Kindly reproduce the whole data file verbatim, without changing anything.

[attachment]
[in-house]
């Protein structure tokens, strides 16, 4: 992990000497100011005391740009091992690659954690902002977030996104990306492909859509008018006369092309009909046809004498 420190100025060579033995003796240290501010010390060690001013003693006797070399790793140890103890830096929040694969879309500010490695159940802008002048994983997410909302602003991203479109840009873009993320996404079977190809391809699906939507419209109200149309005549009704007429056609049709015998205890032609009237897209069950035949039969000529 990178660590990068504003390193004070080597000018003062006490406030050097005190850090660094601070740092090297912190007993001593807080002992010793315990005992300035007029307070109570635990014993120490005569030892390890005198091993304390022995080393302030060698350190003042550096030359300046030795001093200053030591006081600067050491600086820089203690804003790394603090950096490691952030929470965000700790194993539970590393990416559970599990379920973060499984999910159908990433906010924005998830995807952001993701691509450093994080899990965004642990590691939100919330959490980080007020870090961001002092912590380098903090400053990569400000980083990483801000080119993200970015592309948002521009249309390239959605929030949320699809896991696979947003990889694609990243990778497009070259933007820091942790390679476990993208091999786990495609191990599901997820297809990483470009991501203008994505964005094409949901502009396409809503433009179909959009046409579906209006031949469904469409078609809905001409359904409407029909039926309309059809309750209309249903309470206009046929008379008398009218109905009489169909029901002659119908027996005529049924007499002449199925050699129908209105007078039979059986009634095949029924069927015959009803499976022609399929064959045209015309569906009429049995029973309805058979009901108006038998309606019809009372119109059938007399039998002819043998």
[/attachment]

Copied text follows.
[in-house]
């Protein structure tokens, strides 16, 4: 992990000497100011005391740009091992690659954690902002977030996104990306492909859509008018006369092309009909046809004498 420190100025060579033995003796240290501010010390060690001013003693006797070399790793140890103890830096929040694969879309500010490695159940802008002048994983997410909302602003991203479109840009873009993320996404079977190809391809699906939507419209109200149309005549009704007429056609049709015998205890032609009237897209069950035949039969000529 990178660590990068504003390193004070080597000018003062006490406030050097005190850090660094601070740092090297912190007993001593807080002992010793315990005992300035007029307070109570635990014993120490005569030892390890005198091993304390022995080393302030060698350190003042550096030359300046030795001093200053030591006081600067050491600086820089203690804003790394603090950096490691952030929470965000700790194993539970590393990416559970599990379920973060499984999910159908990433906010924005998830995807952001993701691509450093994080899990965004642990590691939100919330959490980080007020870090961001002092912590380098903090400053990569400000980083990483801000080119993200970015592309948002521009249309390239959605929030949320699809896991696979947003990889694609990243990778497009070259933007820091942790390679476990993208091999786990495609191990599901997820297809990483470009991501203008994505964005094409949901502009396409809503433009179909959009046409579906209006031949469904469409078609809905001409359904409407029909039926309309059809309750209309249903309470206009046929008379008398009218109905009489169909029901002659119908027996005529049924007499002449199925050699129908209105007078039979059986009634095949029924069927015959009803499976022609399929064959045209015309569906009429049995029973309805058979009901108006038998309606019809009372119109059938007399039998002819043998």